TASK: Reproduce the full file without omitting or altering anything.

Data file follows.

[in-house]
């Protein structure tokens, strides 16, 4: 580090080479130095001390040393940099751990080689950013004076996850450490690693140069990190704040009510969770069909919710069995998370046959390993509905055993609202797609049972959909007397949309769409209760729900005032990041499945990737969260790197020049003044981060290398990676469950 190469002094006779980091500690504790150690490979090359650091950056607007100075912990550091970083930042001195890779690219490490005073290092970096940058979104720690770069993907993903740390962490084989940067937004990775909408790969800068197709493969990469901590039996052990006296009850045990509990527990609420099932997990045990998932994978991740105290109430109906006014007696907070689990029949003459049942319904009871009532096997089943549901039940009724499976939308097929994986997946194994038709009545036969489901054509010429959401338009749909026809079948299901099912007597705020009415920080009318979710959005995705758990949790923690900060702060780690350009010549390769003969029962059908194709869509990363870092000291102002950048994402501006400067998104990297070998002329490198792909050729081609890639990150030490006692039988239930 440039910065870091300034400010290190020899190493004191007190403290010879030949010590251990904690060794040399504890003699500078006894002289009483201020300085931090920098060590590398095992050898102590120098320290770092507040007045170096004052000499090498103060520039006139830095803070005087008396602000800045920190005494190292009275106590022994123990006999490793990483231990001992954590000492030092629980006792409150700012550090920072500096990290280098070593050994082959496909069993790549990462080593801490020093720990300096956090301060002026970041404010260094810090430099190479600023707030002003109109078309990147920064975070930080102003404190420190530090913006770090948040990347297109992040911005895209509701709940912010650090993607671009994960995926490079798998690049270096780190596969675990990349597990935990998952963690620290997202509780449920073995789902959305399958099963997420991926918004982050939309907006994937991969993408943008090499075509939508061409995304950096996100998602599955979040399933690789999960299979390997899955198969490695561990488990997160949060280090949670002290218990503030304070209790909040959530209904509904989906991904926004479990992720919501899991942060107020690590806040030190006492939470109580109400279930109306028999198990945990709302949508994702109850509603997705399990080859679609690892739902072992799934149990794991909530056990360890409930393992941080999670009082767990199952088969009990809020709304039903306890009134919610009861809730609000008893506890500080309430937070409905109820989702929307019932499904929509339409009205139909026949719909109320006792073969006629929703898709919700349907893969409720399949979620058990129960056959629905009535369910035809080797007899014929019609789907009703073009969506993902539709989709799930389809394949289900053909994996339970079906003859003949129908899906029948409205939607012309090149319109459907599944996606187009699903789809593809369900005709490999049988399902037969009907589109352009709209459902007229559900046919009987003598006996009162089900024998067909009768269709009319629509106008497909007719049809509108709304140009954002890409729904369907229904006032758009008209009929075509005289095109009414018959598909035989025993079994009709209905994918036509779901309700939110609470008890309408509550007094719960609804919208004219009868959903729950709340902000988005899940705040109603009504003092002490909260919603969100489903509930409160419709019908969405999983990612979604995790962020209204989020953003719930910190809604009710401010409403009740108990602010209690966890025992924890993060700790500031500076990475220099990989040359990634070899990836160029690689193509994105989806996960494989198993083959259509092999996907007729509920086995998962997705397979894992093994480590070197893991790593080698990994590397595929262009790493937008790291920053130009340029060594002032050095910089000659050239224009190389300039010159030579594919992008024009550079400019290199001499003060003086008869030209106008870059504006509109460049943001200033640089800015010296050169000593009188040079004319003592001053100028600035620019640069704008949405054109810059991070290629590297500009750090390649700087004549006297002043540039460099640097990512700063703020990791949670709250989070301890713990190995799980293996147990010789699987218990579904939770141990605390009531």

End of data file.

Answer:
[in-house]
């Protein structure tokens, strides 16, 4: 580090080479130095001390040393940099751990080689950013004076996850450490690693140069990190704040009510969770069909919710069995998370046959390993509905055993609202797609049972959909007397949309769409209760729900005032990041499945990737969260790197020049003044981060290398990676469950 190469002094006779980091500690504790150690490979090359650091950056607007100075912990550091970083930042001195890779690219490490005073290092970096940058979104720690770069993907993903740390962490084989940067937004990775909408790969800068197709493969990469901590039996052990006296009850045990509990527990609420099932997990045990998932994978991740105290109430109906006014007696907070689990029949003459049942319904009871009532096997089943549901039940009724499976939308097929994986997946194994038709009545036969489901054509010429959401338009749909026809079948299901099912007597705020009415920080009318979710959005995705758990949790923690900060702060780690350009010549390769003969029962059908194709869509990363870092000291102002950048994402501006400067998104990297070998002329490198792909050729081609890639990150030490006692039988239930 440039910065870091300034400010290190020899190493004191007190403290010879030949010590251990904690060794040399504890003699500078006894002289009483201020300085931090920098060590590398095992050898102590120098320290770092507040007045170096004052000499090498103060520039006139830095803070005087008396602000800045920190005494190292009275106590022994123990006999490793990483231990001992954590000492030092629980006792409150700012550090920072500096990290280098070593050994082959496909069993790549990462080593801490020093720990300096956090301060002026970041404010260094810090430099190479600023707030002003109109078309990147920064975070930080102003404190420190530090913006770090948040990347297109992040911005895209509701709940912010650090993607671009994960995926490079798998690049270096780190596969675990990349597990935990998952963690620290997202509780449920073995789902959305399958099963997420991926918004982050939309907006994937991969993408943008090499075509939508061409995304950096996100998602599955979040399933690789999960299979390997899955198969490695561990488990997160949060280090949670002290218990503030304070209790909040959530209904509904989906991904926004479990992720919501899991942060107020690590806040030190006492939470109580109400279930109306028999198990945990709302949508994702109850509603997705399990080859679609690892739902072992799934149990794991909530056990360890409930393992941080999670009082767990199952088969009990809020709304039903306890009134919610009861809730609000008893506890500080309430937070409905109820989702929307019932499904929509339409009205139909026949719909109320006792073969006629929703898709919700349907893969409720399949979620058990129960056959629905009535369910035809080797007899014929019609789907009703073009969506993902539709989709799930389809394949289900053909994996339970079906003859003949129908899906029948409205939607012309090149319109459907599944996606187009699903789809593809369900005709490999049988399902037969009907589109352009709209459902007229559900046919009987003598006996009162089900024998067909009768269709009319629509106008497909007719049809509108709304140009954002890409729904369907229904006032758009008209009929075509005289095109009414018959598909035989025993079994009709209905994918036509779901309700939110609470008890309408509550007094719960609804919208004219009868959903729950709340902000988005899940705040109603009504003092002490909260919603969100489903509930409160419709019908969405999983990612979604995790962020209204989020953003719930910190809604009710401010409403009740108990602010209690966890025992924890993060700790500031500076990475220099990989040359990634070899990836160029690689193509994105989806996960494989198993083959259509092999996907007729509920086995998962997705397979894992093994480590070197893991790593080698990994590397595929262009790493937008790291920053130009340029060594002032050095910089000659050239224009190389300039010159030579594919992008024009550079400019290199001499003060003086008869030209106008870059504006509109460049943001200033640089800015010296050169000593009188040079004319003592001053100028600035620019640069704008949405054109810059991070290629590297500009750090390649700087004549006297002043540039460099640097990512700063703020990791949670709250989070301890713990190995799980293996147990010789699987218990579904939770141990605390009531």